The Portal to Texas History (Texas)
The Portal to Texas History consists of more than 300,000 digital items from over 250 partners.
North Carolina Digital Heritage Center (North Carolina)
The North Carolina service hub will be managed by the North Carolina Digital Heritage Center. The Center will aggregate metadata from institutions across North Carolina — including public and private universities, state agencies, public libraries, and museums — to be shared with the DPLA.
The Marysville Library will celebrate the opening of its new “Creative Commons” area, a place for technology-based creativity, with its “TECHcitement” event on Nov. 2.
The new Creative Commons area is a 1,700 sq. foot area in the center of the library that features a variety of gadgets for use by students, groups or entrepreneurs. The bulk of the construction for the space happened in September, said Jill Wubbenhorst, assistant managing librarian.
The area features many tools for creating digital media, including iMacs loaded with the full Adobe Creative Suite 6 (photo, image, design and video editing software), Whatcom drawing tablets, microphones, cameras, video cameras, tripods, a lighting kit and a portable green screen.
Public libraries create spaces where technology, information, and ideas can lead to social good.
Trudy Raymakers's insight:
Pilar Pacheco attended the social Good Summit. The discussions centered on how technology and social media can be used to improve people’s lives, and most importantly, on how we can take action to make our world a better place by 2030 in general and for the wirter to explore the connections among technology, development and public libraries. About Esther Agbarakwe, Riecken Community Libraries, Read Global, Ghana... Good to realise that today there are more than 315,000 libraries worldwide, 73 percent of them in developing and transition countries, and they have the opportunity to become critical community assets.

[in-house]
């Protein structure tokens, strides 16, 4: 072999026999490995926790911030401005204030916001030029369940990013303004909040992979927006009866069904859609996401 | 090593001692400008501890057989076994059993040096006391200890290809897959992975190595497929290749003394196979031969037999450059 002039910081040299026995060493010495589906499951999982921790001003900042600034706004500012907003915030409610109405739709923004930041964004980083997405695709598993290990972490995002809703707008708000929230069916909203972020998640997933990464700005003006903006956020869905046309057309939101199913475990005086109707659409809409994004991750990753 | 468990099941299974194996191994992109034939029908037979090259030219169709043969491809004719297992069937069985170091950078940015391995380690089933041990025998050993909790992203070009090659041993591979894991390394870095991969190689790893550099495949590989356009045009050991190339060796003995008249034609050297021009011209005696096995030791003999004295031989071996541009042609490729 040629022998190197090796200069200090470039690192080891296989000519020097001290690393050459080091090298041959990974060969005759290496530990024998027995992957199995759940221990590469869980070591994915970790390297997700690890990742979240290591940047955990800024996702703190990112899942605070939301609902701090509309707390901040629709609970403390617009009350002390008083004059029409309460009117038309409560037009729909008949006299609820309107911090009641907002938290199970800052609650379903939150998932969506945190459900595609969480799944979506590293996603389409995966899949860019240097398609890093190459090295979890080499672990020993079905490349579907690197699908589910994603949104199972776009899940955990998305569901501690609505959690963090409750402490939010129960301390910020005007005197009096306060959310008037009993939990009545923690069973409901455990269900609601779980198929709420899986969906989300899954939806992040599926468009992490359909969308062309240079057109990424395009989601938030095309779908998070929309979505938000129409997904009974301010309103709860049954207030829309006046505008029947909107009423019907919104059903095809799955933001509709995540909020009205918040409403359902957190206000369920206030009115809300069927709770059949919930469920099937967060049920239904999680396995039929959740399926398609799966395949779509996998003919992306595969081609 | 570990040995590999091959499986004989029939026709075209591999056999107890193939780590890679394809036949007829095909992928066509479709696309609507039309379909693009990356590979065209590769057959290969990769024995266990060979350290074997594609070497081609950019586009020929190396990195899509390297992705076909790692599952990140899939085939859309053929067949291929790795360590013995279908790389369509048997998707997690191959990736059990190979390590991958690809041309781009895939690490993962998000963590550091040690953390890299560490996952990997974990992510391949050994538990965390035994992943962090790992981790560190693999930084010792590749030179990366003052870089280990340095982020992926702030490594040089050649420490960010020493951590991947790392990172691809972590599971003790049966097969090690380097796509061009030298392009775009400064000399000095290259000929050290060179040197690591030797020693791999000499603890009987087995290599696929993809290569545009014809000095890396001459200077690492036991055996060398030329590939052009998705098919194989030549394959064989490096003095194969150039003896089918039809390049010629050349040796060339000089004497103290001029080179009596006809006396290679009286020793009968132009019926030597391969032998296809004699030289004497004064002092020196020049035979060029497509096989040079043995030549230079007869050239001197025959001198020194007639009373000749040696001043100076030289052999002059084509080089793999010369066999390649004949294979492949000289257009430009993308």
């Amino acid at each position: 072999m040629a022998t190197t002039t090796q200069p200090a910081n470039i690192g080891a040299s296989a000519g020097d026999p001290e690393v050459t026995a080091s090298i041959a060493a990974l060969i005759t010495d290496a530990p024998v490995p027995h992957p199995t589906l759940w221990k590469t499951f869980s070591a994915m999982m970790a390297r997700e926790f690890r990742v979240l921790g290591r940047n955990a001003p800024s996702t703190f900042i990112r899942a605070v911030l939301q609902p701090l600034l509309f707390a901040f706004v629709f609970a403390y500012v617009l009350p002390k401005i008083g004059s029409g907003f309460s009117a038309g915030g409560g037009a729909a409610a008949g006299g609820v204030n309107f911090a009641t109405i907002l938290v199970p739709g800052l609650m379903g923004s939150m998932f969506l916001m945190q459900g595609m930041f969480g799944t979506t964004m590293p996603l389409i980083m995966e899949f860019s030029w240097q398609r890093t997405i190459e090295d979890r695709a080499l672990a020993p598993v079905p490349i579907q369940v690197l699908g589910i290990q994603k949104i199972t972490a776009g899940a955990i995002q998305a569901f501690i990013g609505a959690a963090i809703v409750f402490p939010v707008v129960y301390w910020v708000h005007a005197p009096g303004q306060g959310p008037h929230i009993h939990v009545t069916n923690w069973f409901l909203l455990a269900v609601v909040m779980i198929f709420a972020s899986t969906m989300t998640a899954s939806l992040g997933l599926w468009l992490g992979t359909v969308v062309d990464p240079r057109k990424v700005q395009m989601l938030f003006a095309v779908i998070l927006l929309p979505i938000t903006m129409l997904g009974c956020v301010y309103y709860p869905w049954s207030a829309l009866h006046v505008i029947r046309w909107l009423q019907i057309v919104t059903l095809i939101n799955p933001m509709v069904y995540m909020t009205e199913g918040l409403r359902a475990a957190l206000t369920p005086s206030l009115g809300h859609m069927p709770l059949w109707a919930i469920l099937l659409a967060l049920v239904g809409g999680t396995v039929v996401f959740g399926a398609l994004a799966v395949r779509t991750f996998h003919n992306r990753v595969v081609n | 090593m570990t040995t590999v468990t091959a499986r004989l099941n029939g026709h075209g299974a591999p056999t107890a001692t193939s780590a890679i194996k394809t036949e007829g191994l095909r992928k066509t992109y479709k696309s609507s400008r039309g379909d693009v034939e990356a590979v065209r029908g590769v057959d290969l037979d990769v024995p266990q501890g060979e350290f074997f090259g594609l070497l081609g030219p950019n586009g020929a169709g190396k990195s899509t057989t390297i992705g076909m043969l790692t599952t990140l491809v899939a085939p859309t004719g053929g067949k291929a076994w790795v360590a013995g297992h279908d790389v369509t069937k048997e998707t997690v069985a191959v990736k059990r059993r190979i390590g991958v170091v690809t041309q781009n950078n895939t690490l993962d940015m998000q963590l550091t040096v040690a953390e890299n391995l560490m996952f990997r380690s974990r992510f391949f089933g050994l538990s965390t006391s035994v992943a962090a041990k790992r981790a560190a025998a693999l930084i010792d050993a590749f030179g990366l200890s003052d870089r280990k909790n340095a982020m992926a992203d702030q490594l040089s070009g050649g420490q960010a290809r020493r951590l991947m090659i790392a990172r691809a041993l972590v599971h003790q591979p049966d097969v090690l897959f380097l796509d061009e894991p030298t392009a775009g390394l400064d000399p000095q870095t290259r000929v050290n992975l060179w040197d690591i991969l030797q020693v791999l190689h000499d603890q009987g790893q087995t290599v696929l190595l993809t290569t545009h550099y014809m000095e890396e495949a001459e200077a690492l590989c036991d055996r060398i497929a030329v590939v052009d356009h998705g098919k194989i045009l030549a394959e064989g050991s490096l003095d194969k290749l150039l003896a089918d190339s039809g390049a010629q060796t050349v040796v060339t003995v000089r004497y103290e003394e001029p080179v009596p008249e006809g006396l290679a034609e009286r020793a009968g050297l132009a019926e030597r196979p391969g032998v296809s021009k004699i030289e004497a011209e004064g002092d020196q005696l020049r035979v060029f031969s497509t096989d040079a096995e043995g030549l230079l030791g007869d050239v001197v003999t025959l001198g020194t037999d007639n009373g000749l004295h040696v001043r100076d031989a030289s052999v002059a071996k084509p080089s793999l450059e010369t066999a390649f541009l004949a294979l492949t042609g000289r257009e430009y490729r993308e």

The real problem with ebooks is that they’re more 'e' than book, so an entirely different set of rules govern what someone can and can't do with them compared to physical books, especially when it comes to pricing.
As more and more millennials are enrolled in virtual higher education opportunities not tied to university campuses, the public library is a central site of learning and innovation.In part, the defunding of public libraries is easy because libraries are no longer about collections; they are about connections. They are centers of activity, and not necessarily centers of visible production. Michael Ridley, writer at Beyond-Literacy and a University of Ghelph (Canada) librarian on sabbatical, says: "The public library was often viewed as the 'university of the people.' This is still a good metaphor; it is one that needs to be put on steroids. Public libraries are now centers for social workers, entrepreneurial incubators, literacy classes, maker spaces, puppet shows, and hacker labs as well as places for books, magazines, and videos."